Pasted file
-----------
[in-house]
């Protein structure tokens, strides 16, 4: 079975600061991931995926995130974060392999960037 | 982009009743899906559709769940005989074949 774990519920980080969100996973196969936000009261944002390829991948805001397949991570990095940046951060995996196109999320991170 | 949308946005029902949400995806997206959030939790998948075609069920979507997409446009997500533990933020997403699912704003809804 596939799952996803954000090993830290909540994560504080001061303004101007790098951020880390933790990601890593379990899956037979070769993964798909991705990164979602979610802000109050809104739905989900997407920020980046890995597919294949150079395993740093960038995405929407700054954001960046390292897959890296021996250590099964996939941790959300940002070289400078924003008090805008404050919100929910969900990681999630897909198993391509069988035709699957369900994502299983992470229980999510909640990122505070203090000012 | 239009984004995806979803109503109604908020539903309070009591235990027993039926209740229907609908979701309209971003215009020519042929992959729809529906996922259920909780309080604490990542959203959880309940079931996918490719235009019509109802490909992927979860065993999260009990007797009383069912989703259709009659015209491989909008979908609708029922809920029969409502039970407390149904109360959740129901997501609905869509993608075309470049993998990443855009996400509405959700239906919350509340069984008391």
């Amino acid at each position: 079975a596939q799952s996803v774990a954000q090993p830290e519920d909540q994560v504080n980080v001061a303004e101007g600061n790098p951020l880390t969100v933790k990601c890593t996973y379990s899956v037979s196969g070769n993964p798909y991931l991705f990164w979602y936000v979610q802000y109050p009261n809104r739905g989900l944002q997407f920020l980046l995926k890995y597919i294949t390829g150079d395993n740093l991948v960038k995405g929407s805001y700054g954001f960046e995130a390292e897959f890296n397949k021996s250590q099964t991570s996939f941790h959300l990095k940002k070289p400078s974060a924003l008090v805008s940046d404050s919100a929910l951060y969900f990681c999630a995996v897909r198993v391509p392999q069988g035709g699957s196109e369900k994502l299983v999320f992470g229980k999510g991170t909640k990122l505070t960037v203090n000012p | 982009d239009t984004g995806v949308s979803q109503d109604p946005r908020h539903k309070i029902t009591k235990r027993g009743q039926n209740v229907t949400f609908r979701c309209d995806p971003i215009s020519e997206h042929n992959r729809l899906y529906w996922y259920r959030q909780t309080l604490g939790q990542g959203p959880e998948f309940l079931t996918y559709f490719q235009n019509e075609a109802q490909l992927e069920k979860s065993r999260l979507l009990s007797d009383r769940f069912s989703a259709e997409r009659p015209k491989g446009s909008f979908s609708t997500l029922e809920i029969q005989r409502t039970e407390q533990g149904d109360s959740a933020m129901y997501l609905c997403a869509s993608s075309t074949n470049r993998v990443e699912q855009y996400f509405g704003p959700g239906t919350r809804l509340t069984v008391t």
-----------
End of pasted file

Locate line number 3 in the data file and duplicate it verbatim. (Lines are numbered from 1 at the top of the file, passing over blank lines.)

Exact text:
């Amino acid at each position: 079975a596939q799952s996803v774990a954000q090993p830290e519920d909540q994560v504080n980080v001061a303004e101007g600061n790098p951020l880390t969100v933790k990601c890593t996973y379990s899956v037979s196969g070769n993964p798909y991931l991705f990164w979602y936000v979610q802000y109050p009261n809104r739905g989900l944002q997407f920020l980046l995926k890995y597919i294949t390829g150079d395993n740093l991948v960038k995405g929407s805001y700054g954001f960046e995130a390292e897959f890296n397949k021996s250590q099964t991570s996939f941790h959300l990095k940002k070289p400078s974060a924003l008090v805008s940046d404050s919100a929910l951060y969900f990681c999630a995996v897909r198993v391509p392999q069988g035709g699957s196109e369900k994502l299983v999320f992470g229980k999510g991170t909640k990122l505070t960037v203090n000012p | 982009d239009t984004g995806v949308s979803q109503d109604p946005r908020h539903k309070i029902t009591k235990r027993g009743q039926n209740v229907t949400f609908r979701c309209d995806p971003i215009s020519e997206h042929n992959r729809l899906y529906w996922y259920r959030q909780t309080l604490g939790q990542g959203p959880e998948f309940l079931t996918y559709f490719q235009n019509e075609a109802q490909l992927e069920k979860s065993r999260l979507l009990s007797d009383r769940f069912s989703a259709e997409r009659p015209k491989g446009s909008f979908s609708t997500l029922e809920i029969q005989r409502t039970e407390q533990g149904d109360s959740a933020m129901y997501l609905c997403a869509s993608s075309t074949n470049r993998v990443e699912q855009y996400f509405g704003p959700g239906t919350r809804l509340t069984v008391t």